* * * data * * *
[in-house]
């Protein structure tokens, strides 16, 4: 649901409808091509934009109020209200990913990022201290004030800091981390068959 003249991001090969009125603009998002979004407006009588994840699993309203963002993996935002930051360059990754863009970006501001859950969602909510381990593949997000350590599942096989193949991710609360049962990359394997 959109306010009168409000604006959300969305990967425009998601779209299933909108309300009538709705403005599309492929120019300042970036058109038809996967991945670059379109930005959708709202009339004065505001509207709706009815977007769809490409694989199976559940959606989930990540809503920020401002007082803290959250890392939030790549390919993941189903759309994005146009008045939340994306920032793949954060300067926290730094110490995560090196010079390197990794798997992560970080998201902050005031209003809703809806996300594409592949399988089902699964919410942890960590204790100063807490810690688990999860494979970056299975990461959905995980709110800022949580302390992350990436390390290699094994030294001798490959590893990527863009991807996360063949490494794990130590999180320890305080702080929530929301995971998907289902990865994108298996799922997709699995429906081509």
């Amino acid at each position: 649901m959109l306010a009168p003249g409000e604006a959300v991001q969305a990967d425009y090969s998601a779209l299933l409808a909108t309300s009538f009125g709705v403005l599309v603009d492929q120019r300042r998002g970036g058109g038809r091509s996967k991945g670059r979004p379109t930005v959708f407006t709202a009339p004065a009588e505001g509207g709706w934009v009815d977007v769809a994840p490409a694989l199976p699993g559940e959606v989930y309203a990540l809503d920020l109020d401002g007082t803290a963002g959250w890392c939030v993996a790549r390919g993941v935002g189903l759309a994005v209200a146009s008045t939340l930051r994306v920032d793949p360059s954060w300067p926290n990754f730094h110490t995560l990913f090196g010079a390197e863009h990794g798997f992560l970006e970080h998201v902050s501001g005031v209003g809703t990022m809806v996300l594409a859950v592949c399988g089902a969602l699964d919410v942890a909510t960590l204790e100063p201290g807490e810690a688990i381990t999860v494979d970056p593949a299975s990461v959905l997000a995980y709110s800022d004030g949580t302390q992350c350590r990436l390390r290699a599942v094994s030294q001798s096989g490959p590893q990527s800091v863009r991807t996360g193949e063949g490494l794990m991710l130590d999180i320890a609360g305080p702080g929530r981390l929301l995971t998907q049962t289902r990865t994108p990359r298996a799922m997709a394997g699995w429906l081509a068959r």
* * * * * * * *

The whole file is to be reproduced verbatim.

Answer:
[in-house]
């Protein structure tokens, strides 16, 4: 649901409808091509934009109020209200990913990022201290004030800091981390068959 003249991001090969009125603009998002979004407006009588994840699993309203963002993996935002930051360059990754863009970006501001859950969602909510381990593949997000350590599942096989193949991710609360049962990359394997 959109306010009168409000604006959300969305990967425009998601779209299933909108309300009538709705403005599309492929120019300042970036058109038809996967991945670059379109930005959708709202009339004065505001509207709706009815977007769809490409694989199976559940959606989930990540809503920020401002007082803290959250890392939030790549390919993941189903759309994005146009008045939340994306920032793949954060300067926290730094110490995560090196010079390197990794798997992560970080998201902050005031209003809703809806996300594409592949399988089902699964919410942890960590204790100063807490810690688990999860494979970056299975990461959905995980709110800022949580302390992350990436390390290699094994030294001798490959590893990527863009991807996360063949490494794990130590999180320890305080702080929530929301995971998907289902990865994108298996799922997709699995429906081509």
């Amino acid at each position: 649901m959109l306010a009168p003249g409000e604006a959300v991001q969305a990967d425009y090969s998601a779209l299933l409808a909108t309300s009538f009125g709705v403005l599309v603009d492929q120019r300042r998002g970036g058109g038809r091509s996967k991945g670059r979004p379109t930005v959708f407006t709202a009339p004065a009588e505001g509207g709706w934009v009815d977007v769809a994840p490409a694989l199976p699993g559940e959606v989930y309203a990540l809503d920020l109020d401002g007082t803290a963002g959250w890392c939030v993996a790549r390919g993941v935002g189903l759309a994005v209200a146009s008045t939340l930051r994306v920032d793949p360059s954060w300067p926290n990754f730094h110490t995560l990913f090196g010079a390197e863009h990794g798997f992560l970006e970080h998201v902050s501001g005031v209003g809703t990022m809806v996300l594409a859950v592949c399988g089902a969602l699964d919410v942890a909510t960590l204790e100063p201290g807490e810690a688990i381990t999860v494979d970056p593949a299975s990461v959905l997000a995980y709110s800022d004030g949580t302390q992350c350590r990436l390390r290699a599942v094994s030294q001798s096989g490959p590893q990527s800091v863009r991807t996360g193949e063949g490494l794990m991710l130590d999180i320890a609360g305080p702080g929530r981390l929301l995971t998907q049962t289902r990865t994108p990359r298996a799922m997709a394997g699995w429906l081509a068959r």